February 4, 2000 12:59 PM | Permalink |
|Related CTJ Publications:|
The huge cost of the upper-income tax cut plan put forward by Texas Gov. George W. Bush would far exceed officially projected non-social-security budget surpluses over the next decade. A new analysis by Citizens for Tax Justice shows that as a result and despite Gov. Bush’s promise to protect Social Security, the Bush tax plan would raid as much as three-quarters of the ten-year projected Social Security surpluses.
Over the next decade, the Congressional Budget Office projects budget surpluses, excluding Social Security, of $838
|Effects of the Bush Tax Plan on Social Security, 2001-10|
|Surplus Projections (without Social Security):|
|A. CBO: adjust appropriations for inflation||$ +838 billion|
|B. Adjust for inflation & population||+399|
|C. Maintain share of the economy||–14|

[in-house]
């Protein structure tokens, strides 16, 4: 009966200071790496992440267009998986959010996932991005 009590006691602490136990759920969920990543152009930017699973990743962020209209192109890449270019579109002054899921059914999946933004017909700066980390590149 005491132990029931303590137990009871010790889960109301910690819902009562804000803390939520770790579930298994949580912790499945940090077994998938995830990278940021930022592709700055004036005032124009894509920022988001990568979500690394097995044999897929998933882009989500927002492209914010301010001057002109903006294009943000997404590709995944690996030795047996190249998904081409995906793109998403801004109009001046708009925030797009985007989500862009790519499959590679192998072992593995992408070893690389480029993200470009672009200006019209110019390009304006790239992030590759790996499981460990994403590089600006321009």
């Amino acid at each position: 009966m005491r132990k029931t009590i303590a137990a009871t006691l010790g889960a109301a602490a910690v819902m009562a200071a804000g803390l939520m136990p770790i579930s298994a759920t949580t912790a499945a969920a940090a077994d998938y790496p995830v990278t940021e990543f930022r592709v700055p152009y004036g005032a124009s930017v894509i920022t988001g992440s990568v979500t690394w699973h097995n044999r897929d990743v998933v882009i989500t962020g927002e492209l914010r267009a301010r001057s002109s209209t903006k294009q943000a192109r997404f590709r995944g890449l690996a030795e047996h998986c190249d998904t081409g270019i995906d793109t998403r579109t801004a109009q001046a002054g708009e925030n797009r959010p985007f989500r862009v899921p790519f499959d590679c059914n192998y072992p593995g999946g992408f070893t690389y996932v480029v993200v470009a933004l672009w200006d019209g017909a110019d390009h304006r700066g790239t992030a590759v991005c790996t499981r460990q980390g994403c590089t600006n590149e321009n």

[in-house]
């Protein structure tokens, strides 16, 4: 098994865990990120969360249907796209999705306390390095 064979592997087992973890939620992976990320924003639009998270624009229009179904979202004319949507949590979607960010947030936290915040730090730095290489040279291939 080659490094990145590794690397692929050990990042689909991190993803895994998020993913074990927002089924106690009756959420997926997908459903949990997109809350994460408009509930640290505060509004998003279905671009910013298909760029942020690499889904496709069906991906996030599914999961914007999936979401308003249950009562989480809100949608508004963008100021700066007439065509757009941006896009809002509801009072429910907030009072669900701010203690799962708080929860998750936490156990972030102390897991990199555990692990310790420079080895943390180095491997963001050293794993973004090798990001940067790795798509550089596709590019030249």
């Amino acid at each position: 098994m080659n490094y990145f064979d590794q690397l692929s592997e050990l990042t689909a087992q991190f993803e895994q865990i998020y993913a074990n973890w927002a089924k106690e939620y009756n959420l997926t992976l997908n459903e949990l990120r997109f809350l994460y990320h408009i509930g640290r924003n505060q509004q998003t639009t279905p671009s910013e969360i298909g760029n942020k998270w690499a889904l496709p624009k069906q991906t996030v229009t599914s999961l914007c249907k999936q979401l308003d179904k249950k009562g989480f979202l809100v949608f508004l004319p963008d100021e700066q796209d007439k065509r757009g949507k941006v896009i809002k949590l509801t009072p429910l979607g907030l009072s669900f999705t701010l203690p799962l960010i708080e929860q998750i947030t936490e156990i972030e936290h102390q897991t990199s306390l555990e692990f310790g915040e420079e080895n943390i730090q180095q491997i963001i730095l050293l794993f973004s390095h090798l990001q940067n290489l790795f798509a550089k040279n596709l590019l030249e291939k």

|Cost of Bush Tax Plan||$ 1,779 billion|
|Projected Social Security Surplus||$ +2,314 billion|
|Percentage of Social Security Surpluses used up by Bush Tax Plan|
|Appropriations Scenario A||41%|
|Appropriations Scenario B||60%|
|Appropriations Scenario C||78%|
billion–assuming that discretionary appropriations will merely stay even with inflation. If one instead assumes that discretionary appropriations will keep up with population growth as well as inflation, these projected budget surpluses fall to only $399 billion. If, as is probably most likely, appropriations keep up with the economy, then the entire non-social-security surplus disappears.
Meanwhile, over their first nine years (fiscal 2002-10), the Bush tax cuts would cost $1.8 trillion (including $265 billion in added interest costs). As a result, over the next decade, the Bush tax cuts would far exceed all reasonable projections of upcoming non-social-security surpluses. That would require dipping deeply into the Social Security trust fund to pay for the Bush tax cuts. In fact, over the next decade, the Bush tax plan would use up between 41% and 78% of projected Social Security surpluses.
“Gov. Bush may somehow think he can have a giant tax cut for the well-off and protect Social Security at the same time, but the figures show he’s simply wrong,” said CTJ director Robert S. McIntyre.